Rotational Motion, Moment Of Inertia, And Motion Of A Simple Pendulum (815 words)

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/Rotational Motion, Moment of Inertia, and Torque Introduction Consider the system of a mass, rn, hanging by a light string which is wrapped (counterclockwise for the lab setup) around the smaller of two concentric, thin cylinders of masses M1 and Jvh, as shown in figure 13.1. Figure 6.1: The setup for this experiment. Notice how we are defining +x to be downward The equations of motion for the mass m and rotating cylinders M, + M2 are ma= rng -T an<l (6.1) (6.2) wlicre T R 1 is the torque on the inner wheel by the tension (T) in the string, l is the moment of inertia. and o is the angular acceleration. Note here that the positive direction is set to downward, 22 EXPERIMENT 6. ROTATIONAL MOTTON, MOMENT OF fNeRTIA, ANO TOHQUE Use the mechanical times and the apparatus on the wall to cletcrrni11c the tirnc it takl's th<: 1mll!f> to fall. Setup the distance between the paddles to !Jc as far as possible. Make a loop i11 tlH· string and fit it around the nub on the bakelite disk. RotF1tc the disk so Lha,t, tlw string winds urow1d disk. Setup both platform::;. You have to hold 011 Lhe sLri11g from Lhc Lop 011c. Tlw ti1r1 ·r should read zero. Place the mass hai1ger on the Lop platforlll so Lh;:i.t it string is still wound ar<Jund the disk. When you release the top platform, the timer will start nrnl the rnass will start to fall, causing the disk to rota.Le. If the mass suclclc1ily drops, thc11 you have to r start, we want all of the downward acceleration of the mass to go Lo rota.Ling tlic cli::;k. Repeat for five measurements. Distance So m Trial Time (::;) 1 \o 2 5 Mean Standard Deviation Analysis • Calculate the mean and standard deviation for the times of falling mass. • Recall from kinematics, that the acceleratio11 of an object starting from rest is given by 2d a=,;· (6.8) From the average time, calculate the acceleration of the hanging mass and then use the acceleration to find the moment of inertia of the wheel. • We want to get an idea of the uncertainty in our measurement. Use the following formula to propagate your standard deviation/error for your time measurements to an error on your implied moment of inertia (6.9) where tis the mean time and O-t is the standard deviation in the time measurement. • Calculate the theoretical moment of inertia of the wheel and compare it to your cxpcrirncntul value. Find the percent error. Does the theoretical value fall within the uncertainty of your experimental value? Motion of a Simple Pendulum Objective The simple pendulum is a device with a long history, and which has been studied in great detail along with its many, more complicated relatives (conical pendulum, spherical pendulum, etc.). This laboratory experiment focuses attention on the connection between the pendulum and its oscillatory characteristics, such as its period of oscillation. The primary objective of this laboratory experiment is to verify the theoretical relation between a simple pendulum's period (P) for small oscillations and its length (L) from the axis of rotation to the pendulum bob of mass (m). Further, the theory predicts that there will be no correlation between the period and the mass of the pendulum bob. Introduction The simple pendulum is described in the diagram below. e : L The equation of motion for the pendulum bob is most easily written in terms of the angular variable, 0, and the angular acceleration, a: mLa =-mgsin0, or, for small angles where sin 0 Re 0 , You can see that the mass is no longer a variable in the equation of motion. The solution for the angular position, 8(t), of the bob is 0(t) = 80 cos(wt+cp), where cp is just a constant to match the right value of the cosine term with the initial conditions at t = 0, and Ba is the maximum angle of oscillation. Finally, the angular frequency, w, is defined such that T his relationship between the angular frequency and the length of the string on the pendulum is clearly independent of mass. It states that tu oc I/ VI , so that the longer the pendulum, the lower the angular frequency (i.e. the slower the pendulum oscillates). We can connect this to the period of the pendulum through the definition for the period (P) and the pendulum frequency (f), which is measured in cycles per unit time (e.g. Hertz, or Hz, are units cycles per second). So, or P=!=2:n; / (l) ' p = 2:n; 􀀈. Experimental Procedure In this lab experiment, you are asked to measure the period of oscillation, using a stopwatch. You will measure the period five (5) times for each case of varied parameters m, L, and Ba. For each value of L, you should measure the period for each case of Ba, using the 2-inch steel bob. For one case of Ba, you are asked to measure again, with the 2-inch brass bob, and then with the 2-inch lead bob. You can, and should, measure the mass of each bob using the digital balance in the front of the lab. Be gentle with the balance, and make sure to follow the instructions your lab instructor has provided on how to zero the balance, and how to read it. It is important that you only change the length between sets of measurements for the other variables, so that you don't have to go back to a length you tested earlier, as it may be difficult to get exactly the right length again. Also, your measurements will go a lot faster if you minimize the time needed to adjust the length of the string. To measure the period, allow the pendulum to complete several complete cycles (e.g. backand- forth is one cycle), and time the entire set of cycles observed. Then divide your time by the number of cycles you timed to find the average period of one cycle. Note that friction will begin to slow the pendulum down. So, only time a few cycles (maybe 3 - 5) for each trial. Use the same number of cycles for all your timing measurements, once you've established how many you wish to use. You should report the number of cycles you timed, but you only need to tabulate the single-cycle period in your data tables. 1. Test the cases of three lengths: 10 cm, 20 cm, and 30 cm. 2. Test each length with initial angles (8a) of 10° , 20° , and 30° , using the 2-inch steel bob. 3. Test the case of 10° again with the 2-inch brass bob, and then the 2-inch lead bob. 4. Make data tables for all of your cases in Excel, or your favorite spreadsheet program. For each set of trials (5 trials for every case), you should calculate an average and a standard deviation. 5. Make the following plots, using the average values you determined in your spreadsheet: a) Plot measured period versus ,'I. Do this for all three values of 00 on your plot, so you can compare the resulting curves. b) Add a linear trendline to each of your sets of data (one set for each 0o), making sure to include the equation for the line on the plot. To do this, right-click on each set of data, and select "Add Trendline," making sure to select "linear" and "show equation on plot" in the dialog box which pops up. c) In your analysis, discuss whether the best-fit trendlines are similar, or if you see a trend in the resulting slopes. Also, compare the slopes for each to the remaining constants in the formula for the theoretical period: e.g. slopes should equal 2 TI/ sqrt(981. cm/s2), assuming that you're using your length measurements in centimeters. d) What can you say about the period you measured for the cases of increasing initial angle? Does the theoretical solution for small oscillations hold, and if so how well? If not, how badly does it seem to be wrong? 6. Repeat the procedure you did in (5) for the three cases of different masses, all starting from 80 = 10° . a) How do the best-fit trendlines compare for the three different masses over the range of pendulum lengths? b) For each bob mass, calculate the percent deviation of the measured period from the theoretical period, which equals 2 TI sqrt(L / 981. cm/s2 ). In your lab report discussion, address the question of whether there is a noticeable difference between these values for the different bob masses. If you see a difference, to what do you attribute it? 7. As you should always do, consider your sources of error, and variables you couldn't control in the experiment. At least mention what some of these are in your lab report. It is most useful to do this in the places where you report data that would be affected by these errors, but you should certainly mention the impact of these error sources in your final summary of your results.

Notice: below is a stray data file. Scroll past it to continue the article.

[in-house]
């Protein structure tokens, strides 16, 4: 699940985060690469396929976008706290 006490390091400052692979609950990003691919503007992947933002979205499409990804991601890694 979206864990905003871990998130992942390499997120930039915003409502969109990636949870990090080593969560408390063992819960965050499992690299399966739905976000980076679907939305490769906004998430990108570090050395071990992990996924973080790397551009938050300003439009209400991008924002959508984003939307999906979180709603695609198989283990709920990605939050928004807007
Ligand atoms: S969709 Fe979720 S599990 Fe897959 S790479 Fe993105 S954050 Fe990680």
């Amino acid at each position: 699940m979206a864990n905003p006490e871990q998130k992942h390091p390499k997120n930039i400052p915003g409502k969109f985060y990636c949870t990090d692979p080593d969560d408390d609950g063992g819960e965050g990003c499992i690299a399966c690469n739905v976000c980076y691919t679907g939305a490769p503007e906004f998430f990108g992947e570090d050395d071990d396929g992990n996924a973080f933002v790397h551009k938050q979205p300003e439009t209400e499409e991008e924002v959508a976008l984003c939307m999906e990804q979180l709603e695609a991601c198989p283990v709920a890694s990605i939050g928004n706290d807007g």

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As the mass falls, the tension in the string exerts a torque on the lighter cylinder causing both of them to rotate. The text of the lab derives an equation for the moment of inertia of the entire apparatus based on measurable parameters. This is then compared to an approximation of the theoretical moment of inertia considering only the contribution of the heavier cylinder. Some minor calculation work is also included to generate an error in the implied moment of inertia from the standard deviation of the time trials.
Data Collection:
The first step is to time the fall of the mass over a distance of 1.50 meters for five separate trials. Then the mean and standard deviation of these trials...